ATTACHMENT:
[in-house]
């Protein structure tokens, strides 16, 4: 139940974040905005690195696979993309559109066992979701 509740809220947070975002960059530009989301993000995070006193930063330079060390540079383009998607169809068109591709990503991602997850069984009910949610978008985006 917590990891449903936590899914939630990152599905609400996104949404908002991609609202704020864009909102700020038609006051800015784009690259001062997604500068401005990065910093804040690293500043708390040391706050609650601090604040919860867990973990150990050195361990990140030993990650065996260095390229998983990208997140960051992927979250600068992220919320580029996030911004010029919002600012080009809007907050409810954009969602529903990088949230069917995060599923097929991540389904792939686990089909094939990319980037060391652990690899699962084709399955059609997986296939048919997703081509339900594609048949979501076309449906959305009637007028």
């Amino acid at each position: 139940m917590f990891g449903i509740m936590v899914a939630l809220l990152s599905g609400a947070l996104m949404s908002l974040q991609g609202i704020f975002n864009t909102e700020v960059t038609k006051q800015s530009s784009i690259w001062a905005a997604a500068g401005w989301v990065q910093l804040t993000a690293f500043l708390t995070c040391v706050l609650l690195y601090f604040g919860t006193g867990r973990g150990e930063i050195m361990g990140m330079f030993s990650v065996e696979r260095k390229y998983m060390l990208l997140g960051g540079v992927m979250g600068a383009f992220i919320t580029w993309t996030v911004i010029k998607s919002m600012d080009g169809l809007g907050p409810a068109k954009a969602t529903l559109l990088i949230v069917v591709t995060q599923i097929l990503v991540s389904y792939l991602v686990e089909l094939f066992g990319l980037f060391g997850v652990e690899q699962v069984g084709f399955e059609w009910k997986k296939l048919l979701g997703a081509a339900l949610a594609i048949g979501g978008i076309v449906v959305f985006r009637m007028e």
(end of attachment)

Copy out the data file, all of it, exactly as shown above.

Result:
[in-house]
């Protein structure tokens, strides 16, 4: 139940974040905005690195696979993309559109066992979701 509740809220947070975002960059530009989301993000995070006193930063330079060390540079383009998607169809068109591709990503991602997850069984009910949610978008985006 917590990891449903936590899914939630990152599905609400996104949404908002991609609202704020864009909102700020038609006051800015784009690259001062997604500068401005990065910093804040690293500043708390040391706050609650601090604040919860867990973990150990050195361990990140030993990650065996260095390229998983990208997140960051992927979250600068992220919320580029996030911004010029919002600012080009809007907050409810954009969602529903990088949230069917995060599923097929991540389904792939686990089909094939990319980037060391652990690899699962084709399955059609997986296939048919997703081509339900594609048949979501076309449906959305009637007028």
């Amino acid at each position: 139940m917590f990891g449903i509740m936590v899914a939630l809220l990152s599905g609400a947070l996104m949404s908002l974040q991609g609202i704020f975002n864009t909102e700020v960059t038609k006051q800015s530009s784009i690259w001062a905005a997604a500068g401005w989301v990065q910093l804040t993000a690293f500043l708390t995070c040391v706050l609650l690195y601090f604040g919860t006193g867990r973990g150990e930063i050195m361990g990140m330079f030993s990650v065996e696979r260095k390229y998983m060390l990208l997140g960051g540079v992927m979250g600068a383009f992220i919320t580029w993309t996030v911004i010029k998607s919002m600012d080009g169809l809007g907050p409810a068109k954009a969602t529903l559109l990088i949230v069917v591709t995060q599923i097929l990503v991540s389904y792939l991602v686990e089909l094939f066992g990319l980037f060391g997850v652990e690899q699962v069984g084709f399955e059609w009910k997986k296939l048919l979701g997703a081509a339900l949610a594609i048949g979501g978008i076309v449906v959305f985006r009637m007028e």